Can a time machine offer us the meaning of life?

TechCrunch | 1/22/2020 | Staff
jenn1020jenn1020 (Posted by) Level 3
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We are continuing our discussion of Ted Chiang’s Exhalations. Today (and one day late thanks to the MLK holiday), I give some thoughts on the first short story of the collection, “The Merchant and the Alchemist’s Gate” and kick off the discussion for the second short story of the collection, the eponymous “Exhalation.”

Previous editions of this “book club”:

Notes

Some quick notes:

Want to join the conversation? Feel free to email me your thoughts at danny+bookclub@techcrunch.com or join some of the discussions on Reddit or Twitter.

Book - Club - Page - RSS - Feed

Follow these informal book club articles here. That page also has a built-in RSS feed for posts exclusively in the Book Review category, which is very low volume.

Feel free to add your comments in our TechCrunch comments section below this post.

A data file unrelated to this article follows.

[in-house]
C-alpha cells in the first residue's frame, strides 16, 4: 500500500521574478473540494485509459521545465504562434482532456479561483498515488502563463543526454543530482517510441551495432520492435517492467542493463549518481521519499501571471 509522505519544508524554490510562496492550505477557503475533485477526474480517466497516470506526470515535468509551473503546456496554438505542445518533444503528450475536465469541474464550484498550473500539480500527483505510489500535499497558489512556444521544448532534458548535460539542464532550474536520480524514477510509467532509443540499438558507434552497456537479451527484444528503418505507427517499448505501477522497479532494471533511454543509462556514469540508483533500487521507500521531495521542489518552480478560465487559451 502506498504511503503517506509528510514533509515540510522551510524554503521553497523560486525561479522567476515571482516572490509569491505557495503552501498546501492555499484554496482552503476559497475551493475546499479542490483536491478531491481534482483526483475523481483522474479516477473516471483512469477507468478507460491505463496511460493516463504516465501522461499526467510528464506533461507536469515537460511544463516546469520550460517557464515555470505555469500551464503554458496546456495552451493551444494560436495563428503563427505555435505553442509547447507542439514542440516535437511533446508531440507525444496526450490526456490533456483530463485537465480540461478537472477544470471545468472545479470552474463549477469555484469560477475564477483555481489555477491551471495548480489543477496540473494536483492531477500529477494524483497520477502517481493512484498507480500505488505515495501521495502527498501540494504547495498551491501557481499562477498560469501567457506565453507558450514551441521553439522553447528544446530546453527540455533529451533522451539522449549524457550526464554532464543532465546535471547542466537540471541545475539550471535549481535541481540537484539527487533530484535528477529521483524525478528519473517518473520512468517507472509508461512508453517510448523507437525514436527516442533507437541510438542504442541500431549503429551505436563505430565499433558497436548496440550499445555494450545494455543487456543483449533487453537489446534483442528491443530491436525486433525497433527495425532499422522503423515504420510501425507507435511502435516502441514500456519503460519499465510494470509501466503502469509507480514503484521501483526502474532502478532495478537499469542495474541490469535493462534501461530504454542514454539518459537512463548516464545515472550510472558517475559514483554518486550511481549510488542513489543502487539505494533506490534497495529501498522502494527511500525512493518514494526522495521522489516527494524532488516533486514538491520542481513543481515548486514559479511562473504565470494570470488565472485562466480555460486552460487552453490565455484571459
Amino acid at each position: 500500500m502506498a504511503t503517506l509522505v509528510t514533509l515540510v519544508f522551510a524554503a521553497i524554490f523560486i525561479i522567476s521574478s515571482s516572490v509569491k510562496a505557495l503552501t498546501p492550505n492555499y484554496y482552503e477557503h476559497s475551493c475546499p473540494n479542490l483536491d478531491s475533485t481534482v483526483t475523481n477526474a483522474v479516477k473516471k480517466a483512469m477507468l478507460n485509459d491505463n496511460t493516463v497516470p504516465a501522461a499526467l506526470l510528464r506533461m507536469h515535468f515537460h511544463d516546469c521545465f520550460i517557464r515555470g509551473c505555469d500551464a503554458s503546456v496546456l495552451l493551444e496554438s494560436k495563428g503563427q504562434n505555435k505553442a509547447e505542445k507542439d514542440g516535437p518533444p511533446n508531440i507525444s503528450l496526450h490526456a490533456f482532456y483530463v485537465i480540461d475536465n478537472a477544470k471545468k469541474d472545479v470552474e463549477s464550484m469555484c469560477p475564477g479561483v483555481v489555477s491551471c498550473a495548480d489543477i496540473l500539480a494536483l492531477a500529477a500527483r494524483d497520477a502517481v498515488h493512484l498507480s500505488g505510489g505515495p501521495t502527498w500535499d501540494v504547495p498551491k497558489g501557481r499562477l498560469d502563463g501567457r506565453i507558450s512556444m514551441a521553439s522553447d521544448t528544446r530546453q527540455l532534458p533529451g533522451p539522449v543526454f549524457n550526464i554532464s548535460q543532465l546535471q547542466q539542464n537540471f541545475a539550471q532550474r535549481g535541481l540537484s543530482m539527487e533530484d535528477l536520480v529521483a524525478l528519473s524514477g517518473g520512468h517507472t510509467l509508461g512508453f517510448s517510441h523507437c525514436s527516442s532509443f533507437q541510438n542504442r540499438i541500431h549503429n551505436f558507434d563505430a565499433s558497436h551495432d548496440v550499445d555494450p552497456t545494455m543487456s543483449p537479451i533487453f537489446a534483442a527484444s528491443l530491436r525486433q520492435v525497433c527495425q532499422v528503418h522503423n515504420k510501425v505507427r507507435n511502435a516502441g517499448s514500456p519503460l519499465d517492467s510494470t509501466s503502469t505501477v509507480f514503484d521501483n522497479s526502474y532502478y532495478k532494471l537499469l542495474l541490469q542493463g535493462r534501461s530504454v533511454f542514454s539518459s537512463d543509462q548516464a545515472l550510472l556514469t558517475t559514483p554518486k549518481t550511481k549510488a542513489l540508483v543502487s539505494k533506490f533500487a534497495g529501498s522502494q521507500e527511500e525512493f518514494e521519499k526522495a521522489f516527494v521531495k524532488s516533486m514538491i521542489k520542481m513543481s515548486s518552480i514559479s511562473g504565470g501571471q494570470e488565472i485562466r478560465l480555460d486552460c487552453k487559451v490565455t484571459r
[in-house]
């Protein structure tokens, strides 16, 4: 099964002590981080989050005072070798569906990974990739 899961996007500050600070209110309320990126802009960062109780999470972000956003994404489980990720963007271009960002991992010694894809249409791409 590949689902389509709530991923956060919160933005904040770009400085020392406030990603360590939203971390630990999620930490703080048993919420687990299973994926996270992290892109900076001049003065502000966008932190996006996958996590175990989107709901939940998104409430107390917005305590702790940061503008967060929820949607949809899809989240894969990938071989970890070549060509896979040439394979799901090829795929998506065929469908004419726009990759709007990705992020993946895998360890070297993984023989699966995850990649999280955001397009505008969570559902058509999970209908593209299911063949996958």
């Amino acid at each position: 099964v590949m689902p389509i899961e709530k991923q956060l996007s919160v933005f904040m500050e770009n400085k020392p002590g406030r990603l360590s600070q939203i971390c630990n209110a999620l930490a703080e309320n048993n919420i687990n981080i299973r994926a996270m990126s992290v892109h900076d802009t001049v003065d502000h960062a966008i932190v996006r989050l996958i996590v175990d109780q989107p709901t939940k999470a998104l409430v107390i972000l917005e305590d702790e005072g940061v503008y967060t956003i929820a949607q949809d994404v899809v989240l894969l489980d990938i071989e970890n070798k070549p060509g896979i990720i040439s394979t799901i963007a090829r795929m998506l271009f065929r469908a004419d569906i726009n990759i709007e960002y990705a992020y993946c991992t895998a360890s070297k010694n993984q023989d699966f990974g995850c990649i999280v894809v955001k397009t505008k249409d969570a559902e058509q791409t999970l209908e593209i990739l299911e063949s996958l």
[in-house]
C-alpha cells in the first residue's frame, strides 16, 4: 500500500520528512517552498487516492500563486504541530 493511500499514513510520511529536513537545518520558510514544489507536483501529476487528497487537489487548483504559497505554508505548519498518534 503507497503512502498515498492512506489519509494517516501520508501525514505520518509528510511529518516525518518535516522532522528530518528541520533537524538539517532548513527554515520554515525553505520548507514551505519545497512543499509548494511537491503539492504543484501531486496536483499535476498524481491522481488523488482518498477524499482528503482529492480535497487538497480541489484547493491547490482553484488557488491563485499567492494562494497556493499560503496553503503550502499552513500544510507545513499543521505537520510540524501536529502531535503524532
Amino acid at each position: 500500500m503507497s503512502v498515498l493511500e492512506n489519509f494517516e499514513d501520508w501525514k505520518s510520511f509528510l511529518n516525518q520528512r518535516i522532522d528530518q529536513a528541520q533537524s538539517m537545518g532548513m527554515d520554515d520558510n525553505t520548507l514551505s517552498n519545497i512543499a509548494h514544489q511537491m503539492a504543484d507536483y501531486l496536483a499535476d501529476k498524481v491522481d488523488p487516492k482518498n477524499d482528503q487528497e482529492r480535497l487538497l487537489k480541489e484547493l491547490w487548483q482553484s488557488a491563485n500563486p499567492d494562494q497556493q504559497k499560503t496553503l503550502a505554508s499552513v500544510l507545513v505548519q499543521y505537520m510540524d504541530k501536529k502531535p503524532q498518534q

Reading - Story - Examples - Power - Work

I was electrified reading this short story. It’s one of the most obvious examples I can give on the power of re-reading the same work multiple times: what begins as a fairly open-ended and fractal plot finally comes all together in its final lines, beautifully inviting the reader to come back around a second time to understand how the various puzzle pieces fit together even better.

Structurally, Chiang has done something marvelous in such a short number of pages. He has taken the familiar trope of the time machine and has managed to create a multi-layered and non-linear narrative about fate and destiny, while also maintaining a sense of progressive plotting. There is the overarching story of the main character talking to His Majesty, but then this story is also a retrospective of multiple tales, all of which interrelate with each other directly and through their messages. Like the Gate itself, this structure is truly a masterwork of craftsmanship.

Bit - Chiang - Theme - Message - Story

A bit aggressively, Chiang has laid on his primary theme quite thickly, with the main message of the story bottled up...
(Excerpt) Read more at: TechCrunch
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